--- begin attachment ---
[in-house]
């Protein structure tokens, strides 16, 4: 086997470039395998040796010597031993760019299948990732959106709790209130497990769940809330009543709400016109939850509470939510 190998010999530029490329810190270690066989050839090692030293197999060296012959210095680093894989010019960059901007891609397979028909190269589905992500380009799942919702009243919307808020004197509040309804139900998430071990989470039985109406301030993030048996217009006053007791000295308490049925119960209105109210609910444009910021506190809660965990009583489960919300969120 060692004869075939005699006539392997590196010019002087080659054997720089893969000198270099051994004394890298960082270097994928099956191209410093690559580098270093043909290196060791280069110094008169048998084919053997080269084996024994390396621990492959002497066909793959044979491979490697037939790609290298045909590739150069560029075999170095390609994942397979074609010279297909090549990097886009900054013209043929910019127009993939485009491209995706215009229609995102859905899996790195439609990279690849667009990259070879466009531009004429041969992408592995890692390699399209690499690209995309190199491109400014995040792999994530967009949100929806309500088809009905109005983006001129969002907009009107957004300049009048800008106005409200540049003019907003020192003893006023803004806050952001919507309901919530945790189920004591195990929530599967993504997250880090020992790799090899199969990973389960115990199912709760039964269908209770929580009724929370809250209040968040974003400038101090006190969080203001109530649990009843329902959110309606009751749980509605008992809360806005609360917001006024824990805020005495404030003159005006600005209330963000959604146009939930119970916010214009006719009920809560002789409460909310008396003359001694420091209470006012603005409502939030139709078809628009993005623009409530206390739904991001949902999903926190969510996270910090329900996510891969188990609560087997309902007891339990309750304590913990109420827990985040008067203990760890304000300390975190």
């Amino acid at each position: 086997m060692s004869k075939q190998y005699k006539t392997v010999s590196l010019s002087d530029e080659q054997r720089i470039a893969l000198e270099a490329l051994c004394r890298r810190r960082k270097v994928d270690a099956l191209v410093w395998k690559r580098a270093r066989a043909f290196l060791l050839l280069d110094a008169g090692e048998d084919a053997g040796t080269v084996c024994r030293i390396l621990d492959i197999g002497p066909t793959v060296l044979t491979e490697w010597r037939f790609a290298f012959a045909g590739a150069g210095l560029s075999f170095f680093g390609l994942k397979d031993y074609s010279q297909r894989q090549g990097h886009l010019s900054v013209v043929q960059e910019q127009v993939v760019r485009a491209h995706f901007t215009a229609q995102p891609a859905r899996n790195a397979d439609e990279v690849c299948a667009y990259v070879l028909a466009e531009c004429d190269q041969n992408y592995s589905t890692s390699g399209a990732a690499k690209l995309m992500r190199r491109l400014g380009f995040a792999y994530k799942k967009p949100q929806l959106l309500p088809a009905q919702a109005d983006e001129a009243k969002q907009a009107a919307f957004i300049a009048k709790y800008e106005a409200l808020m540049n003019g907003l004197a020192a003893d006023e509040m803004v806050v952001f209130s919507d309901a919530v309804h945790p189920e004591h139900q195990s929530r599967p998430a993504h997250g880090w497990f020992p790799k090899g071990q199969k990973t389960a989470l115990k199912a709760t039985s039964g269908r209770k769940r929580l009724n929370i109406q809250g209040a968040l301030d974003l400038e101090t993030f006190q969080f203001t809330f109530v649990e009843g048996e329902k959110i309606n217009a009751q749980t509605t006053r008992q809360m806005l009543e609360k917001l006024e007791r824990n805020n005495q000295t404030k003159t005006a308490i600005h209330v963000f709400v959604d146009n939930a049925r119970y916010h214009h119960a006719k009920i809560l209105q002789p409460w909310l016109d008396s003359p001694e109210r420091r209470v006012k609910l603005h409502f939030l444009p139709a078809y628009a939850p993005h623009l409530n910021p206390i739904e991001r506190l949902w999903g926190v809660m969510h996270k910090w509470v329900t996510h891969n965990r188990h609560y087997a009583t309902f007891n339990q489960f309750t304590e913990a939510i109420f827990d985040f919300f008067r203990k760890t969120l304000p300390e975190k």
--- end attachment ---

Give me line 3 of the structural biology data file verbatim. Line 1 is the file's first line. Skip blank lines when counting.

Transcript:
């Amino acid at each position: 086997m060692s004869k075939q190998y005699k006539t392997v010999s590196l010019s002087d530029e080659q054997r720089i470039a893969l000198e270099a490329l051994c004394r890298r810190r960082k270097v994928d270690a099956l191209v410093w395998k690559r580098a270093r066989a043909f290196l060791l050839l280069d110094a008169g090692e048998d084919a053997g040796t080269v084996c024994r030293i390396l621990d492959i197999g002497p066909t793959v060296l044979t491979e490697w010597r037939f790609a290298f012959a045909g590739a150069g210095l560029s075999f170095f680093g390609l994942k397979d031993y074609s010279q297909r894989q090549g990097h886009l010019s900054v013209v043929q960059e910019q127009v993939v760019r485009a491209h995706f901007t215009a229609q995102p891609a859905r899996n790195a397979d439609e990279v690849c299948a667009y990259v070879l028909a466009e531009c004429d190269q041969n992408y592995s589905t890692s390699g399209a990732a690499k690209l995309m992500r190199r491109l400014g380009f995040a792999y994530k799942k967009p949100q929806l959106l309500p088809a009905q919702a109005d983006e001129a009243k969002q907009a009107a919307f957004i300049a009048k709790y800008e106005a409200l808020m540049n003019g907003l004197a020192a003893d006023e509040m803004v806050v952001f209130s919507d309901a919530v309804h945790p189920e004591h139900q195990s929530r599967p998430a993504h997250g880090w497990f020992p790799k090899g071990q199969k990973t389960a989470l115990k199912a709760t039985s039964g269908r209770k769940r929580l009724n929370i109406q809250g209040a968040l301030d974003l400038e101090t993030f006190q969080f203001t809330f109530v649990e009843g048996e329902k959110i309606n217009a009751q749980t509605t006053r008992q809360m806005l009543e609360k917001l006024e007791r824990n805020n005495q000295t404030k003159t005006a308490i600005h209330v963000f709400v959604d146009n939930a049925r119970y916010h214009h119960a006719k009920i809560l209105q002789p409460w909310l016109d008396s003359p001694e109210r420091r209470v006012k609910l603005h409502f939030l444009p139709a078809y628009a939850p993005h623009l409530n910021p206390i739904e991001r506190l949902w999903g926190v809660m969510h996270k910090w509470v329900t996510h891969n965990r188990h609560y087997a009583t309902f007891n339990q489960f309750t304590e913990a939510i109420f827990d985040f919300f008067r203990k760890t969120l304000p300390e975190k």